From education to employment

Reforming our post-16 landscape: An important milestone in the reform of technical education in England

Jenifer Burden MBE, Director of Programmes, The Gatsby Charitable Foundation

This week, the government published the response to its consultation on the review of post-16 qualifications at level 3.

This is an important milestone in the reform of technical education in England, which will ensure that only qualifications that meet a high-quality bar and help individuals progress into work or further study are approved for public funding.

The reforms are being introduced after consultation with the education sector, employers, students and parents and will be phased in from 2023.


In the future, at age 16 students will be able to choose either an academic or technical path, both of which offer clear purpose and progression towards future career opportunities. For the academic path, A-level qualifications offer strong preparation for the study of university degrees, and for the technical path, both apprenticeships and T-level qualifications are designed to develop the knowledge and skills needed for skilled employment either immediately or after a period of further training.

The reforms will reduce the number of low-value courses and duplication across the qualifications landscape; however, it is important to note that the new system is not a ‘binary’ approach.

Alongside A-levels and T-levels there will continue to be other qualifications on offer, for example in creative and performing arts. In addition, within the academic path students will be able to follow a programme that mixes a core of A-levels with a smaller, complementary non-A-level qualification component.

As part of this flexibility it is important that students are:

  • offered programmes with combinations of qualifications that lead to good progression opportunities;
  • aware of the range of progression opportunities available to them from both the academic and technical paths, and
  • know how to choose to move between these options as appropriate – for example, students who follow an academic study programme may at age 18 choose to progress to a higher apprenticeship or Higher Technical Qualification.


T-level qualifications are being introduced in phases with the first qualifications from the Construction, Digital and Education routes taught from September 2020. These new qualifications are playing a critical role in ensuring that young people will be prepared for a broad range of great careers, with the knowledge and skills that employers need from their future workforce.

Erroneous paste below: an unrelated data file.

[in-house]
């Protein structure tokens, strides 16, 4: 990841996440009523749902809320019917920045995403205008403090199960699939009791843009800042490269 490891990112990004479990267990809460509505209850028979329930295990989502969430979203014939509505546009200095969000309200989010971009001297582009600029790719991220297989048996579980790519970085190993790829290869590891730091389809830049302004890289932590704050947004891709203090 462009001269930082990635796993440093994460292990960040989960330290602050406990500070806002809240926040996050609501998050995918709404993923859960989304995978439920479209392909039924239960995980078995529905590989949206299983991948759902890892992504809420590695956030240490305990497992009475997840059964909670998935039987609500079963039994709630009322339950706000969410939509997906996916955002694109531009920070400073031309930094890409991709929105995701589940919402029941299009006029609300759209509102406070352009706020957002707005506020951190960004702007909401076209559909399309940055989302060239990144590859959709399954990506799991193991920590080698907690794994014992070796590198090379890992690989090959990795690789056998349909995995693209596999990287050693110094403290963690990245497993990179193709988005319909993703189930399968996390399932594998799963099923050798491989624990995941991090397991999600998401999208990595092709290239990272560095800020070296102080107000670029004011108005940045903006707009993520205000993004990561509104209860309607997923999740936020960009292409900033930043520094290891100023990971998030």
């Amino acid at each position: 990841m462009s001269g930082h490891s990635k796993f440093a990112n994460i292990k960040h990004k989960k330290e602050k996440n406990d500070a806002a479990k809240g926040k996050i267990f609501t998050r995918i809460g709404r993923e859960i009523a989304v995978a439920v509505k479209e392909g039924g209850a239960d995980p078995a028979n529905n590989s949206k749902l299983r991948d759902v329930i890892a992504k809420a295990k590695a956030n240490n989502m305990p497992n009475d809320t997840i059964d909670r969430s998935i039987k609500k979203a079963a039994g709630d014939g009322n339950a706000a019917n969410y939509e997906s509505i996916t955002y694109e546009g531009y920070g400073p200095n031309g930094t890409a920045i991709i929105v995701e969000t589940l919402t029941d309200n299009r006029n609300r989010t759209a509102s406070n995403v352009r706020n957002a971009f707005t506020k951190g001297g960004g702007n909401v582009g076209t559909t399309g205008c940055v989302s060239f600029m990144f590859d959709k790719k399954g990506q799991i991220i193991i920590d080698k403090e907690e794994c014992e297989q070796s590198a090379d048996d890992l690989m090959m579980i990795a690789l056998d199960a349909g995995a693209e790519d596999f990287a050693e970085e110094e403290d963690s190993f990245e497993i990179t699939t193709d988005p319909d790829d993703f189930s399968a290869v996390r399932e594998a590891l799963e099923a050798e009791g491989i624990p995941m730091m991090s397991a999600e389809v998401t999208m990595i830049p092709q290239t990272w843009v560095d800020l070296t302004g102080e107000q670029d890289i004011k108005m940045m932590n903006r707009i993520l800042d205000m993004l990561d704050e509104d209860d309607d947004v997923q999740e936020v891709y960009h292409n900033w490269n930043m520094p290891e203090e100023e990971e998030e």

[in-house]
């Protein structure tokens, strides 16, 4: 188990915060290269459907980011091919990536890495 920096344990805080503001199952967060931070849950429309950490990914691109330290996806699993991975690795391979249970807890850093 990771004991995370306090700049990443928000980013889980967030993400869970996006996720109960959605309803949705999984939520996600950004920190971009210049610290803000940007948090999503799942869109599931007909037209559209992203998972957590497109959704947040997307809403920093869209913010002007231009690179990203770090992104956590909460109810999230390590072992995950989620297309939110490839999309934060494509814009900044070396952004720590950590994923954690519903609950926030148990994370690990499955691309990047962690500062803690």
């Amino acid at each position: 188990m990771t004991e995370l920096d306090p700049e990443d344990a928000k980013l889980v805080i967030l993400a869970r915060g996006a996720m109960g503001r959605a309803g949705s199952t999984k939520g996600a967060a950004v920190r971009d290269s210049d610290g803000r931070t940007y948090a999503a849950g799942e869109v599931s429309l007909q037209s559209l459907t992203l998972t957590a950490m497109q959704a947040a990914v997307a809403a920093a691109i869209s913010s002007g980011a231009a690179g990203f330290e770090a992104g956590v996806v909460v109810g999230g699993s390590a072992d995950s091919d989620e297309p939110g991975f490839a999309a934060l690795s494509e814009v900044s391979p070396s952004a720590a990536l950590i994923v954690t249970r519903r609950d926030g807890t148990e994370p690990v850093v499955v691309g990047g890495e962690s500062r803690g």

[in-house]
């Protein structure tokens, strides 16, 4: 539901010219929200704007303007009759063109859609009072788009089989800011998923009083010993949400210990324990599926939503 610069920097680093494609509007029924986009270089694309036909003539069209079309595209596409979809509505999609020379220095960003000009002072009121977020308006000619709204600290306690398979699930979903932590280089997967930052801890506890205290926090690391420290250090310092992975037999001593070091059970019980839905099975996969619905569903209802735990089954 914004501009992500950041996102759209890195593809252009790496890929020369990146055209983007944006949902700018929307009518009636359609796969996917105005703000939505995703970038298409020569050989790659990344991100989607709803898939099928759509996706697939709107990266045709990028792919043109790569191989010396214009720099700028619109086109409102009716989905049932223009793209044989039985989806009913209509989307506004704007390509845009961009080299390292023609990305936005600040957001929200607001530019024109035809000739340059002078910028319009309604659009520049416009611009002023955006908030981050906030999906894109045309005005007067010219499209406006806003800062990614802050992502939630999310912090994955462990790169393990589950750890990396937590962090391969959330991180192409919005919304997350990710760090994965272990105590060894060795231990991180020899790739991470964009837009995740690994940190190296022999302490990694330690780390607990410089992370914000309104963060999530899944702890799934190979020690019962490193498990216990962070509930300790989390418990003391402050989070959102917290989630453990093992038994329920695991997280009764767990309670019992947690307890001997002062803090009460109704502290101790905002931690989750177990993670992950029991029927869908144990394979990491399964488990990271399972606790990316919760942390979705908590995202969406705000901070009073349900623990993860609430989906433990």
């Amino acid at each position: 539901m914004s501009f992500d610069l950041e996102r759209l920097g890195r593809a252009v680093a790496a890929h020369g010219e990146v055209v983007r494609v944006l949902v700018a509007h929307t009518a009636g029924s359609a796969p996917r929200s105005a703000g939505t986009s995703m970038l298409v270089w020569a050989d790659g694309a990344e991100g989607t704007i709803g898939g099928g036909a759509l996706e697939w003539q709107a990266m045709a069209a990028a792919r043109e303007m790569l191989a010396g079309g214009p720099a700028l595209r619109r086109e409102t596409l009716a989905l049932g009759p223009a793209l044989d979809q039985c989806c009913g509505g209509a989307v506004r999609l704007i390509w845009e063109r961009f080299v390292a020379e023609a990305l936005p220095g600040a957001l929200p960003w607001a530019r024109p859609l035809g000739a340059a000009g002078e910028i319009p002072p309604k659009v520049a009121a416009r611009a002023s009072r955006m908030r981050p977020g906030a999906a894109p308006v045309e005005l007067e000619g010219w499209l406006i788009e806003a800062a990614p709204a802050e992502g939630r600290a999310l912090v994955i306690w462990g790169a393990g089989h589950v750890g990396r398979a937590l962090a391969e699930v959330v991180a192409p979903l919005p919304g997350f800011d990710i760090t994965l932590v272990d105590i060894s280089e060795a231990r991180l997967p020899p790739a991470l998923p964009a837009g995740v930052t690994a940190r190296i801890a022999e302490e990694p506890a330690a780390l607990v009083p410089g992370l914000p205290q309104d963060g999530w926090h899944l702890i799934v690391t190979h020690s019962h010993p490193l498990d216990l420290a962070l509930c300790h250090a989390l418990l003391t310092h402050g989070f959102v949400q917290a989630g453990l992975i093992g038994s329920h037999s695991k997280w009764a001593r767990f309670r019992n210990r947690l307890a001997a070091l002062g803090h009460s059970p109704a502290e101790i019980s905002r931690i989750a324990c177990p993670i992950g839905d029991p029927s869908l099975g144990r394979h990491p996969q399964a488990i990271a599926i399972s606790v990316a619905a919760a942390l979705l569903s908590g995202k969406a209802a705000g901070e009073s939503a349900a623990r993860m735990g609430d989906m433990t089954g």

We are pleased that DFE is moving forwards with reform, with defunding of qualifications that overlap with T-levels beginning from 2023, following the managed sequence of introduction of T-levels.

All students deserve the opportunity to benefit from these high-quality T-levels as soon as possible, and the strong support government has provided to underpin the implementation of T-levels is enabling all colleges and schools to learn from the experience of earlier T-level institutions as they prepare to introduce their T-level courses. This support is being supplemented by major capital investment in T-level facilities of over £250m so far.


For students who are not yet ready to begin a T-level the Transition Programme offers an additional year of study to prepare for their T-level course, ensuring that more young people can benefit from T-levels.

This is of particular importance for disadvantaged students, who are currently more likely just to be enrolled on lower value qualifications. In addition, alongside A-levels and T-levels at level 3, government is consulting on how qualifications at level 2 and below can also be reformed to provide good outcomes for students for whom these programmes are the appropriate choice at age 16.


Apprenticeships, T-levels and Higher Technical Qualifications are already aligned with employer-defined occupational standards. This puts employers at the heart of our technical education system.

Other technical qualifications on offer will now be reformed to ensure that they also align to these employer-defined standards, so that individuals and employers can be sure that all our technical qualifications are delivering the knowledge and skills they need.

Government has responded to calls to ensure the qualifications reform timeline is well-managed by giving more time for the reform of qualifications that will sit alongside T-levels and A-levels, with a pathfinder approach beginning initially with digital qualifications.


Technical education builds the knowledge and skills that individuals need to enter skilled employment and progress in their careers.

Gatsby supports a number of programmes to improve technical education in England, such as:

Related Articles